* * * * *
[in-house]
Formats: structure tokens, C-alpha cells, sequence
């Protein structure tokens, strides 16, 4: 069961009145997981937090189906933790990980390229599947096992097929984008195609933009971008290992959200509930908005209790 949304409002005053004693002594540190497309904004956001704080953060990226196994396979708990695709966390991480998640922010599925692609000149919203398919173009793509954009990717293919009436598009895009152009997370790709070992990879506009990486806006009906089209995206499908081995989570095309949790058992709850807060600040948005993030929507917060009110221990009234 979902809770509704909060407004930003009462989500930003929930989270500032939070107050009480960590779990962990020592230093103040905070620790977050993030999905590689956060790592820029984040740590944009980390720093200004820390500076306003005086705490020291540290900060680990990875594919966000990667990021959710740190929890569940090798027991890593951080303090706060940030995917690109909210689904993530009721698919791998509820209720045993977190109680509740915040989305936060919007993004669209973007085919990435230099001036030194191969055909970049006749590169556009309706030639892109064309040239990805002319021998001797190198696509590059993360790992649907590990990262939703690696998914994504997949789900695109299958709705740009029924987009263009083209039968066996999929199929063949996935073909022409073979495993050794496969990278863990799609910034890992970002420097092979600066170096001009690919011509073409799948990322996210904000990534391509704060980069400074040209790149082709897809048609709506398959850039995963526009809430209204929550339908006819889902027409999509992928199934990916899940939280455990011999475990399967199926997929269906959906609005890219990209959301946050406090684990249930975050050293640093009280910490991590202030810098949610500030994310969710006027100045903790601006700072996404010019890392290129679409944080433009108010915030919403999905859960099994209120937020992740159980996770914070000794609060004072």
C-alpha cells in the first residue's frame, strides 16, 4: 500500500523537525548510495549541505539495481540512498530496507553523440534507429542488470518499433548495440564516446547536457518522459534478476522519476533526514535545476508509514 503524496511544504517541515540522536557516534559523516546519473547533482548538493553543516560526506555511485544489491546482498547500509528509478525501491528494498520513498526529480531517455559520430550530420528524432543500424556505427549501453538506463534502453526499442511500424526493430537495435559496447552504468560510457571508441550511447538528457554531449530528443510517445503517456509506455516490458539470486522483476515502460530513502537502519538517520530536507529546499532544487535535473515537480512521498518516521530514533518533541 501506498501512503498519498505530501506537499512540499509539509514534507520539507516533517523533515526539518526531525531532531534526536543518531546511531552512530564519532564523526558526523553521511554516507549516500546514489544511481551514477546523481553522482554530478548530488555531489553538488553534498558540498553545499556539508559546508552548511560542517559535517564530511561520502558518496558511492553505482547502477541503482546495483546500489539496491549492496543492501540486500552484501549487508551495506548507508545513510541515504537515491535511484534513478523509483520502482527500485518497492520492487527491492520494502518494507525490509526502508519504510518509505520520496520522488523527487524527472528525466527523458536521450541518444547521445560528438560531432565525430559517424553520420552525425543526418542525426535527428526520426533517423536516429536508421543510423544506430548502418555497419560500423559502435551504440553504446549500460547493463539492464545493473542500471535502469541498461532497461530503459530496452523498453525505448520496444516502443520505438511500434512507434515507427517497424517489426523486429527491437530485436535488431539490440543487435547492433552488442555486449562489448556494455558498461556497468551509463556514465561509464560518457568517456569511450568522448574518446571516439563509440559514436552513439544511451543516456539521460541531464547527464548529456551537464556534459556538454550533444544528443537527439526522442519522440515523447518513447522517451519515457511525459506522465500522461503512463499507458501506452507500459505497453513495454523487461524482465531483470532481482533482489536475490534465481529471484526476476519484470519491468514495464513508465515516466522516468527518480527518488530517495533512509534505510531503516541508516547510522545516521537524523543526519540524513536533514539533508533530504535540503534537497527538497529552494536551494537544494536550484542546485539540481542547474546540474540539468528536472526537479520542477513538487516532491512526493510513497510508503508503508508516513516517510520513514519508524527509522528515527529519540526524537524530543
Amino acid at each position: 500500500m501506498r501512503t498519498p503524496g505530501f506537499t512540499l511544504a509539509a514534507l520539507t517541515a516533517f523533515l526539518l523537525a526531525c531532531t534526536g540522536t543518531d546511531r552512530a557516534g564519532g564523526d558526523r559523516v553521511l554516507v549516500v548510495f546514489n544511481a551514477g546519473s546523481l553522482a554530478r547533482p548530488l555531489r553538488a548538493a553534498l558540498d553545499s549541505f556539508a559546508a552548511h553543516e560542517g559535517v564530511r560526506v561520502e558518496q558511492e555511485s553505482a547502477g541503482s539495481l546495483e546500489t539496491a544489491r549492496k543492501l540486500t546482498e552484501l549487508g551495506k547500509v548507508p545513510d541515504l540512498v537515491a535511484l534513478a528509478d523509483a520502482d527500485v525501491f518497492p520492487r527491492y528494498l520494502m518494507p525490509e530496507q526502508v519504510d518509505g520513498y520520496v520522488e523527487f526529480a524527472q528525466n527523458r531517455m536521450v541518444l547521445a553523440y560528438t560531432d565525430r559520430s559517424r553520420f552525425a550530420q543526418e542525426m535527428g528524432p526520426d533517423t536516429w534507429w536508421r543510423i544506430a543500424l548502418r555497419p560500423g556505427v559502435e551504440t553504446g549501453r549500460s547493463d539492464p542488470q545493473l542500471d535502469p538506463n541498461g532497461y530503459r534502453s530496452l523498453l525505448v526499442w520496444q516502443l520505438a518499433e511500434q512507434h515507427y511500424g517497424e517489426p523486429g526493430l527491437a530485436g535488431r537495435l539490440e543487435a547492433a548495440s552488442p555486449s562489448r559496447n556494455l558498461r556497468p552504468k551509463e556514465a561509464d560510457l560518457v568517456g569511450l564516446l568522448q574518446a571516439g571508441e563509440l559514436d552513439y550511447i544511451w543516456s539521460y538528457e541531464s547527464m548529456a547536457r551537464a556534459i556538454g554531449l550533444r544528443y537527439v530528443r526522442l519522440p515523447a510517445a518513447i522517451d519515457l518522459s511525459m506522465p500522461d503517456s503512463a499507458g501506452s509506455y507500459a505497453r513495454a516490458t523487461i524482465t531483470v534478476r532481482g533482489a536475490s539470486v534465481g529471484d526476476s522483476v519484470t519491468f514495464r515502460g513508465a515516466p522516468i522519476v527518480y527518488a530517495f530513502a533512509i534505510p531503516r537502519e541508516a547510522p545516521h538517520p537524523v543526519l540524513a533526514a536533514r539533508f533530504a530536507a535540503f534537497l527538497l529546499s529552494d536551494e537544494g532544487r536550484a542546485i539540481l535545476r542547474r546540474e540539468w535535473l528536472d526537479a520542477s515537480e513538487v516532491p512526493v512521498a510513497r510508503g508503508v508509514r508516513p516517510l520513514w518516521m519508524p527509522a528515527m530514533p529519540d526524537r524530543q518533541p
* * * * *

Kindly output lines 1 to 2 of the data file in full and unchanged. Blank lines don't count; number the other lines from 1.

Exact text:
[in-house]
Formats: structure tokens, C-alpha cells, sequence